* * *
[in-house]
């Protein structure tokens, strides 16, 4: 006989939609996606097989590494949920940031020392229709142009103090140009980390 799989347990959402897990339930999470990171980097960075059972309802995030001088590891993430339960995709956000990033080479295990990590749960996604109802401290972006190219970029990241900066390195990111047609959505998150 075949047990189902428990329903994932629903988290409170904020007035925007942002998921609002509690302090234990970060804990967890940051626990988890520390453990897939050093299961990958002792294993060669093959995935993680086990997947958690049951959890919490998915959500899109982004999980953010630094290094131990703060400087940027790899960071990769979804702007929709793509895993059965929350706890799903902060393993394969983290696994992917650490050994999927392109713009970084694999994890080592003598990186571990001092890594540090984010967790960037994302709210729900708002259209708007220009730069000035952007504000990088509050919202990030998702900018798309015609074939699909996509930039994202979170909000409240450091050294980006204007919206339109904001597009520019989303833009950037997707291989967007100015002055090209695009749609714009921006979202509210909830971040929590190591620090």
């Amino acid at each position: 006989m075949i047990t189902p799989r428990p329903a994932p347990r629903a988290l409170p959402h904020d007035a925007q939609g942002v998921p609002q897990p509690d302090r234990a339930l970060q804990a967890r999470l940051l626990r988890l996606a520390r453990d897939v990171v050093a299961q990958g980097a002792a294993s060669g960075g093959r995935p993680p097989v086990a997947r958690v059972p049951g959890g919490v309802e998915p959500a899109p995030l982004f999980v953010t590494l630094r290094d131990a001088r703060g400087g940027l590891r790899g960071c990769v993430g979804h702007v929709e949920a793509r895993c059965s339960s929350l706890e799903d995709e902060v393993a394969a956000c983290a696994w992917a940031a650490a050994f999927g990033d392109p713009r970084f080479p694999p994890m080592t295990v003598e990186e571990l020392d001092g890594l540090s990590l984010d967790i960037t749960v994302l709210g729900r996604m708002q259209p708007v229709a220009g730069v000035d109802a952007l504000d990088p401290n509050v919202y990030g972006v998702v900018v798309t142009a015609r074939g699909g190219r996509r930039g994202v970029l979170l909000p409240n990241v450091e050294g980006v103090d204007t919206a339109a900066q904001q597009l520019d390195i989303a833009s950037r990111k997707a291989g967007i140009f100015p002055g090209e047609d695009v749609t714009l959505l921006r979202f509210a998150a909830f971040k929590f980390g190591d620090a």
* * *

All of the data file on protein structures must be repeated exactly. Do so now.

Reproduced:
[in-house]
């Protein structure tokens, strides 16, 4: 006989939609996606097989590494949920940031020392229709142009103090140009980390 799989347990959402897990339930999470990171980097960075059972309802995030001088590891993430339960995709956000990033080479295990990590749960996604109802401290972006190219970029990241900066390195990111047609959505998150 075949047990189902428990329903994932629903988290409170904020007035925007942002998921609002509690302090234990970060804990967890940051626990988890520390453990897939050093299961990958002792294993060669093959995935993680086990997947958690049951959890919490998915959500899109982004999980953010630094290094131990703060400087940027790899960071990769979804702007929709793509895993059965929350706890799903902060393993394969983290696994992917650490050994999927392109713009970084694999994890080592003598990186571990001092890594540090984010967790960037994302709210729900708002259209708007220009730069000035952007504000990088509050919202990030998702900018798309015609074939699909996509930039994202979170909000409240450091050294980006204007919206339109904001597009520019989303833009950037997707291989967007100015002055090209695009749609714009921006979202509210909830971040929590190591620090």
């Amino acid at each position: 006989m075949i047990t189902p799989r428990p329903a994932p347990r629903a988290l409170p959402h904020d007035a925007q939609g942002v998921p609002q897990p509690d302090r234990a339930l970060q804990a967890r999470l940051l626990r988890l996606a520390r453990d897939v990171v050093a299961q990958g980097a002792a294993s060669g960075g093959r995935p993680p097989v086990a997947r958690v059972p049951g959890g919490v309802e998915p959500a899109p995030l982004f999980v953010t590494l630094r290094d131990a001088r703060g400087g940027l590891r790899g960071c990769v993430g979804h702007v929709e949920a793509r895993c059965s339960s929350l706890e799903d995709e902060v393993a394969a956000c983290a696994w992917a940031a650490a050994f999927g990033d392109p713009r970084f080479p694999p994890m080592t295990v003598e990186e571990l020392d001092g890594l540090s990590l984010d967790i960037t749960v994302l709210g729900r996604m708002q259209p708007v229709a220009g730069v000035d109802a952007l504000d990088p401290n509050v919202y990030g972006v998702v900018v798309t142009a015609r074939g699909g190219r996509r930039g994202v970029l979170l909000p409240n990241v450091e050294g980006v103090d204007t919206a339109a900066q904001q597009l520019d390195i989303a833009s950037r990111k997707a291989g967007i140009f100015p002055g090209e047609d695009v749609t714009l959505l921006r979202f509210a998150a909830f971040k929590f980390g190591d620090a």